The people who appear in movie posters inhabit a strange alternate reality even more fantastic than the movies themselves -- a place where the basic rules of space and common sense aren't so much "different" as "nonexistent." It's easy to overlook how ridiculous these posters are when you're just glancing at them, trying to decide which movie will make you hate yourself less for spending $8 to see it, but once you start paying attention, you can't help but notice things like ...
#5. Stalingrad Takes Russian Indifference to the Extreme
Action movies have conditioned us to associate an actor's indifference toward devastating destruction with badassedness, rather than, you know, being a soulless shell of a human being. Combine this trend with the Russian people's legendary inability to give a single shit and the result is the poster for Stalingrad, in which a giant plane is set to crash just above the scene and not one of the eight actors is even looking at it. Some men just don't care to watch the world burn.
"Highest grossing" doesn't include shirtless Putin horse videos.
Sure, Hollywood films look all silky and smooth when they're edited and CGI-ed and the cameras are actually facing the actors, but even the most multimillion dollar of blockbusters look absolutely crazy when they're being cobbled together in meatspace. Here are some recent examples:
#4. Transformers 4 Is Michael Bay's Own Private Torture Chamber
The Transformers films continually turn a profit because each movie is two hours of white noise and exploding tinsel. They tap into that primordial corner of the human brain with such ferocity that audiences don't even give a shit if they end up gazing slack-jawed at Shia LaBeouf's meerkat sneer for three hours.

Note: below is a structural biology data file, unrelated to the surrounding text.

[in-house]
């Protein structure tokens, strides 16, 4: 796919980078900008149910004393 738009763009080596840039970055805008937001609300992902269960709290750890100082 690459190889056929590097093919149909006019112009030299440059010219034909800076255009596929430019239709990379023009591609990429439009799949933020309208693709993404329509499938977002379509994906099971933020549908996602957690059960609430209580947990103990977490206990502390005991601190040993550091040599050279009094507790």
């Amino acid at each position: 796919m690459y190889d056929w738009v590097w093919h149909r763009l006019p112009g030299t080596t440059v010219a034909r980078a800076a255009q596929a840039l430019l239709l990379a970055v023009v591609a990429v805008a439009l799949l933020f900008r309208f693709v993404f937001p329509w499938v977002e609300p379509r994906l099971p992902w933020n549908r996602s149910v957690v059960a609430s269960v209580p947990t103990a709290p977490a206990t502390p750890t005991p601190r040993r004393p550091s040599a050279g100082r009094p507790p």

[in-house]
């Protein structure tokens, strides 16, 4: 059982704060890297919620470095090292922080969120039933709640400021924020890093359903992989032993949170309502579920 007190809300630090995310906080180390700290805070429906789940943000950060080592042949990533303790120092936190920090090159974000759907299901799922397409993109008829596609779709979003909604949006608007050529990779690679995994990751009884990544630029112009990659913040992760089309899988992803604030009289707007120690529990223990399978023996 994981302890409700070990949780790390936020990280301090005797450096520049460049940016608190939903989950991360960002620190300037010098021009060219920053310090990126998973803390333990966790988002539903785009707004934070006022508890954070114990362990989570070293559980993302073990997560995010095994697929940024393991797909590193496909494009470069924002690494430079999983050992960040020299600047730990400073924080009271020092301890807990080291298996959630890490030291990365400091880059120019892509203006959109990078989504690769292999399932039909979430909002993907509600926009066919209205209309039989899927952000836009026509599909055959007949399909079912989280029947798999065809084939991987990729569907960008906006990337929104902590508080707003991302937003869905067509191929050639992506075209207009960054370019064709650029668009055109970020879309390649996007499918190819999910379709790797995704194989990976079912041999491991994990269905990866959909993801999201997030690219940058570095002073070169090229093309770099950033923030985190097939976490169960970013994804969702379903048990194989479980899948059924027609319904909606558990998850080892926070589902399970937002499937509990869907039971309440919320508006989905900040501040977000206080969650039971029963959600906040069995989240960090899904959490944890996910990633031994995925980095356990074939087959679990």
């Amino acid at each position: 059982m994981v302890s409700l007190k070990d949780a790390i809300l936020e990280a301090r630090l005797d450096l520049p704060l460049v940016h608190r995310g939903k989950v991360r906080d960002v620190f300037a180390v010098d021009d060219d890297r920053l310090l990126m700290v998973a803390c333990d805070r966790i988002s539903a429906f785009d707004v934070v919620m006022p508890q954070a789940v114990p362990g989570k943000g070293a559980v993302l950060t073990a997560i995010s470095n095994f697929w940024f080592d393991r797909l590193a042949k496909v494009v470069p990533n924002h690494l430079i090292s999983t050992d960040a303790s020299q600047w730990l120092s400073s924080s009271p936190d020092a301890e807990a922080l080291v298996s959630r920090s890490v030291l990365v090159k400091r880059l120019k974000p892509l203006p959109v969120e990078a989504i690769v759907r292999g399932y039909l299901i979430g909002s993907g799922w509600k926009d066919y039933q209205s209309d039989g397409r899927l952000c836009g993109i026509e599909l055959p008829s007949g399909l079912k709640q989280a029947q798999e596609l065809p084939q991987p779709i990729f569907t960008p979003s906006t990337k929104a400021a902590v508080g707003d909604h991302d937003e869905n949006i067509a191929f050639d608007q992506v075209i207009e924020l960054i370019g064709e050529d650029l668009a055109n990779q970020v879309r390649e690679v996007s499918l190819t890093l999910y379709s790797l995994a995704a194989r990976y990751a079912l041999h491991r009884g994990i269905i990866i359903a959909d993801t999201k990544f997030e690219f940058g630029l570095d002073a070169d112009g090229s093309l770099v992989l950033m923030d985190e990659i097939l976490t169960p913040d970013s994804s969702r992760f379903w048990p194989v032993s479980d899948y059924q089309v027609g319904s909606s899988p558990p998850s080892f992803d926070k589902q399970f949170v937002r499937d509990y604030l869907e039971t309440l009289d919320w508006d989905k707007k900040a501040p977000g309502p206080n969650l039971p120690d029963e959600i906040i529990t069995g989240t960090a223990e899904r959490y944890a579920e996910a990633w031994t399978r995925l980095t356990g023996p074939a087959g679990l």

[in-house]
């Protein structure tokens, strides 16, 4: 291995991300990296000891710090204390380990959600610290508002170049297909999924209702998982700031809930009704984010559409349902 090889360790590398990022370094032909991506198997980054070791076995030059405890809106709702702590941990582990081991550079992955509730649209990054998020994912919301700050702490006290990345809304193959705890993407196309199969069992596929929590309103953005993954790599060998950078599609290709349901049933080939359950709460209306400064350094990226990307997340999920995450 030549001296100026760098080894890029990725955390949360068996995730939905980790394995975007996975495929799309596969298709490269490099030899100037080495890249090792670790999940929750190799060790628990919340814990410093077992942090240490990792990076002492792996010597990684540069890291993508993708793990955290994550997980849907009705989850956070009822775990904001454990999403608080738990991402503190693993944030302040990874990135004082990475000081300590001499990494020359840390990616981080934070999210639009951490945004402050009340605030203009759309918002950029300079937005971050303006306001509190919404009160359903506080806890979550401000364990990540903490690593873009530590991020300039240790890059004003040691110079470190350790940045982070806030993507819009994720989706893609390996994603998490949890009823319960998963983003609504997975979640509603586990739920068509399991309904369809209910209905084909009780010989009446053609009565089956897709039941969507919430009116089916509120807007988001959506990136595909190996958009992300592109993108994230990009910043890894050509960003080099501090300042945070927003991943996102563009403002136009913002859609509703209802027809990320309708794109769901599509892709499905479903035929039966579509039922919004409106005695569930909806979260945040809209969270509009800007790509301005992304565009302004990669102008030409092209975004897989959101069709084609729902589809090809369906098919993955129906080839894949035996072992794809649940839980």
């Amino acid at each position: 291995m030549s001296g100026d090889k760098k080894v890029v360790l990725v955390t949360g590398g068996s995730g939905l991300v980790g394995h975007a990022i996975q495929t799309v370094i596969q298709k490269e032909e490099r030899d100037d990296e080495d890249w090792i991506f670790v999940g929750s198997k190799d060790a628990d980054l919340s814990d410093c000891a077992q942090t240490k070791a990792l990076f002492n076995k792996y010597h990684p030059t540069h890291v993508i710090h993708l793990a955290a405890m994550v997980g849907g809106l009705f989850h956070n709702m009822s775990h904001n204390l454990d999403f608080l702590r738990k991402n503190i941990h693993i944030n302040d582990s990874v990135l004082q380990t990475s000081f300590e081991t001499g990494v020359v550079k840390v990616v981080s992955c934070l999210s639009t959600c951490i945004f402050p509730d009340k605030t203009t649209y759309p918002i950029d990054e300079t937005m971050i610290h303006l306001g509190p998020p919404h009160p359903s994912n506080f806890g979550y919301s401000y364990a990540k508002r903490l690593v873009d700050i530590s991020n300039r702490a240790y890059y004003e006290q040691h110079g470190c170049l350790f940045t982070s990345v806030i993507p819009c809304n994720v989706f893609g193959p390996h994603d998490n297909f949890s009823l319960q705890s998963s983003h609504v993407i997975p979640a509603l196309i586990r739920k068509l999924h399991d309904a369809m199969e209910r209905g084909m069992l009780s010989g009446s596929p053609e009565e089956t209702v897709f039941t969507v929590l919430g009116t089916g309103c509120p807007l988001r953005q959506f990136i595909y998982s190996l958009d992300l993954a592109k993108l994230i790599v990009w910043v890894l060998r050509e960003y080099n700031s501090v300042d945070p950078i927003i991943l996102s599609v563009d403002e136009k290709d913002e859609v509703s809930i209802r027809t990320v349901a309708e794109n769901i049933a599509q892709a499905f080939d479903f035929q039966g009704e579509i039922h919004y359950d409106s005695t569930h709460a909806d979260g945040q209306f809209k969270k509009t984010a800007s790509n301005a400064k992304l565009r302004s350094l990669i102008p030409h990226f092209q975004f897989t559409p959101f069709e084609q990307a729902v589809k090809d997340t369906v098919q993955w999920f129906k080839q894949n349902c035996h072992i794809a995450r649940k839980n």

But underneath that barrage of crackling crapola are the antics of maybe the happiest man in Hollywood: Michael Bay. Now, throughout his career, Bay has gotten a ton of shit from everybody with eyes, but it's a bit more difficult to hate the guy when you see him levitating an Audi full of concerned actors while crazy-eyed, humping the air, and dressed like Doc Brown:
"I'm wearing white to enjoy the splatter."
In a move that will surprise absolutely no one, Lionsgate has announced plans to reboot the Mighty Morphin' Power Rangers with what will no doubt be an origin movie preceding two other films, followed by a second reboot trilogy.
As anyone who has watched the Frankensteined first season of the original Power Rangers can tell you, the story is at best "unintelligible" and at worst "the deathbed ramblings of an LSD test subject." Attempting to adapt even a fraction of that mescaline-laced rubber-suited pop-up book into a cohesive modern action film will be nothing short of a hero's trial.
#4. The Training Montage Was Suspiciously Nonexistent
No superhero origin is complete without spending 45 minutes watching the lead characters struggle to embrace their cosmic new abilities with a joyous amount of wry chuckle-fishing slapstick.
However, the first episode of Mighty Morphin' Power Rangers knew this was a heaping mountain of time-wasting moon shit that could be better spent selling action figures to children, so they completely skipped over it. The Power Rangers go from angsty teens to karate-helmet robot dinosaur lords in an afternoon.
"But I don't even know martial arts like Jason or Trini."
"We've seen you playing Street Fighter at the juice bar. That's good enough."
Now that the word "remake" has been remade into the word "reboot," it appears that every Hollywood executive is having the same recurring dream where males 18 to 21 suddenly forget why Superman is super. This is why every new reboot mandatorily becomes one long training montage.
And while it might be interesting to relive why RoboCop is robo, this weirdness has begun to bleed into stories that never had an origin to begin with. Not because no one got around to it, but rather because no one actually gave a shit until now.
#6. A Live-Action Rescue Rangers Origin Film Written by a Condom Commercial Director
Anyone in their late 20s fondly remembers Rescue Rangers as that TV show turned Nintendo game in which you could pick up and throw the other player across the stage just to be a dick. And so, when it came time for Disney to make the inevitable Alvin and the Chipmunks-esque live-action childhood sucker punch, the studios realized just how confused people would be if they didn't know exactly how the Rangers got those little Hawaiian shirts and bomber jackets.
"I got it from Tom Selleck. Please don't ask what I had to do."